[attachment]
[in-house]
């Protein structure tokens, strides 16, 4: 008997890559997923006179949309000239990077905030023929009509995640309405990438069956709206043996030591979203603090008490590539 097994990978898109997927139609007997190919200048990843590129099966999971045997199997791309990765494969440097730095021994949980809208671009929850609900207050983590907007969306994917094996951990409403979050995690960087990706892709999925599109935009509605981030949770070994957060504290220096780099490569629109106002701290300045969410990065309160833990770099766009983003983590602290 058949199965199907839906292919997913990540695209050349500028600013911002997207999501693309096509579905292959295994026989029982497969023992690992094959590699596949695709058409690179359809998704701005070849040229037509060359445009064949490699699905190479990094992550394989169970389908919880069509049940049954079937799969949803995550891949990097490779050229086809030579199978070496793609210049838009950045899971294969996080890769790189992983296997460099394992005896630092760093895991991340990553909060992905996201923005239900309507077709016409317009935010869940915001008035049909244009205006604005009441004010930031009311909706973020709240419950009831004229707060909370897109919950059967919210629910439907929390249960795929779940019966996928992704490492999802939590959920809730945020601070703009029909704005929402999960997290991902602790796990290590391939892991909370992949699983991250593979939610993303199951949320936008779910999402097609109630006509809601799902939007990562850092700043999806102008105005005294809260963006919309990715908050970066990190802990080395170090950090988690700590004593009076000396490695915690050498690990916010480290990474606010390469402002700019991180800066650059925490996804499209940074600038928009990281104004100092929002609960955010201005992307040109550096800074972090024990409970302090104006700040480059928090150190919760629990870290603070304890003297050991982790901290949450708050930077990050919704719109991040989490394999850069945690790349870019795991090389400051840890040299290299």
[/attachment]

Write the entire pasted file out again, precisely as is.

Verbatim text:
[in-house]
């Protein structure tokens, strides 16, 4: 008997890559997923006179949309000239990077905030023929009509995640309405990438069956709206043996030591979203603090008490590539 097994990978898109997927139609007997190919200048990843590129099966999971045997199997791309990765494969440097730095021994949980809208671009929850609900207050983590907007969306994917094996951990409403979050995690960087990706892709999925599109935009509605981030949770070994957060504290220096780099490569629109106002701290300045969410990065309160833990770099766009983003983590602290 058949199965199907839906292919997913990540695209050349500028600013911002997207999501693309096509579905292959295994026989029982497969023992690992094959590699596949695709058409690179359809998704701005070849040229037509060359445009064949490699699905190479990094992550394989169970389908919880069509049940049954079937799969949803995550891949990097490779050229086809030579199978070496793609210049838009950045899971294969996080890769790189992983296997460099394992005896630092760093895991991340990553909060992905996201923005239900309507077709016409317009935010869940915001008035049909244009205006604005009441004010930031009311909706973020709240419950009831004229707060909370897109919950059967919210629910439907929390249960795929779940019966996928992704490492999802939590959920809730945020601070703009029909704005929402999960997290991902602790796990290590391939892991909370992949699983991250593979939610993303199951949320936008779910999402097609109630006509809601799902939007990562850092700043999806102008105005005294809260963006919309990715908050970066990190802990080395170090950090988690700590004593009076000396490695915690050498690990916010480290990474606010390469402002700019991180800066650059925490996804499209940074600038928009990281104004100092929002609960955010201005992307040109550096800074972090024990409970302090104006700040480059928090150190919760629990870290603070304890003297050991982790901290949450708050930077990050919704719109991040989490394999850069945690790349870019795991090389400051840890040299290299």